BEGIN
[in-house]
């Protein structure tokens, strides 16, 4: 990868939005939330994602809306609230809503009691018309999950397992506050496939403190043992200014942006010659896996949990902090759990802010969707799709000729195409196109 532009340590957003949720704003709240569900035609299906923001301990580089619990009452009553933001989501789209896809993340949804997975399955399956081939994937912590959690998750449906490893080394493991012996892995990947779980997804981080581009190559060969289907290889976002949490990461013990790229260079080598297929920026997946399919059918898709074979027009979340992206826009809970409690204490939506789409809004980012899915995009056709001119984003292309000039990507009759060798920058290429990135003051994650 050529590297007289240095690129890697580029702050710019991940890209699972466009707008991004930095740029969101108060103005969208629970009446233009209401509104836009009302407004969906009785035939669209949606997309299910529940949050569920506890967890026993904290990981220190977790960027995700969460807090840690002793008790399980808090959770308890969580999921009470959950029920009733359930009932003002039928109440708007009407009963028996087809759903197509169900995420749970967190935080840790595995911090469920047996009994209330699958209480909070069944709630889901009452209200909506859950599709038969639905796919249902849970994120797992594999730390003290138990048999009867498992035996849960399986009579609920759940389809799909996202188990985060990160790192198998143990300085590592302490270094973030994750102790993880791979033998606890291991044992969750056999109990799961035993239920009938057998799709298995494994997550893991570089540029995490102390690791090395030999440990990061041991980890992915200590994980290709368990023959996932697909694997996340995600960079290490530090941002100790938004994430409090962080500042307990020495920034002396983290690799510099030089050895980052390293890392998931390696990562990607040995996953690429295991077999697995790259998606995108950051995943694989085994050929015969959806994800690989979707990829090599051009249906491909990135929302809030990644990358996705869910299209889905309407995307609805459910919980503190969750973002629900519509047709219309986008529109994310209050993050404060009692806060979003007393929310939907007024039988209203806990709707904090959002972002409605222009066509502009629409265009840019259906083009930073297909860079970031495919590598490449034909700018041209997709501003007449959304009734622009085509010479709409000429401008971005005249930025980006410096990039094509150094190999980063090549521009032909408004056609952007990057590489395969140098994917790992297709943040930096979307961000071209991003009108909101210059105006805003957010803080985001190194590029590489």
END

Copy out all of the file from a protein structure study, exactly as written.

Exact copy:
[in-house]
């Protein structure tokens, strides 16, 4: 990868939005939330994602809306609230809503009691018309999950397992506050496939403190043992200014942006010659896996949990902090759990802010969707799709000729195409196109 532009340590957003949720704003709240569900035609299906923001301990580089619990009452009553933001989501789209896809993340949804997975399955399956081939994937912590959690998750449906490893080394493991012996892995990947779980997804981080581009190559060969289907290889976002949490990461013990790229260079080598297929920026997946399919059918898709074979027009979340992206826009809970409690204490939506789409809004980012899915995009056709001119984003292309000039990507009759060798920058290429990135003051994650 050529590297007289240095690129890697580029702050710019991940890209699972466009707008991004930095740029969101108060103005969208629970009446233009209401509104836009009302407004969906009785035939669209949606997309299910529940949050569920506890967890026993904290990981220190977790960027995700969460807090840690002793008790399980808090959770308890969580999921009470959950029920009733359930009932003002039928109440708007009407009963028996087809759903197509169900995420749970967190935080840790595995911090469920047996009994209330699958209480909070069944709630889901009452209200909506859950599709038969639905796919249902849970994120797992594999730390003290138990048999009867498992035996849960399986009579609920759940389809799909996202188990985060990160790192198998143990300085590592302490270094973030994750102790993880791979033998606890291991044992969750056999109990799961035993239920009938057998799709298995494994997550893991570089540029995490102390690791090395030999440990990061041991980890992915200590994980290709368990023959996932697909694997996340995600960079290490530090941002100790938004994430409090962080500042307990020495920034002396983290690799510099030089050895980052390293890392998931390696990562990607040995996953690429295991077999697995790259998606995108950051995943694989085994050929015969959806994800690989979707990829090599051009249906491909990135929302809030990644990358996705869910299209889905309407995307609805459910919980503190969750973002629900519509047709219309986008529109994310209050993050404060009692806060979003007393929310939907007024039988209203806990709707904090959002972002409605222009066509502009629409265009840019259906083009930073297909860079970031495919590598490449034909700018041209997709501003007449959304009734622009085509010479709409000429401008971005005249930025980006410096990039094509150094190999980063090549521009032909408004056609952007990057590489395969140098994917790992297709943040930096979307961000071209991003009108909101210059105006805003957010803080985001190194590029590489």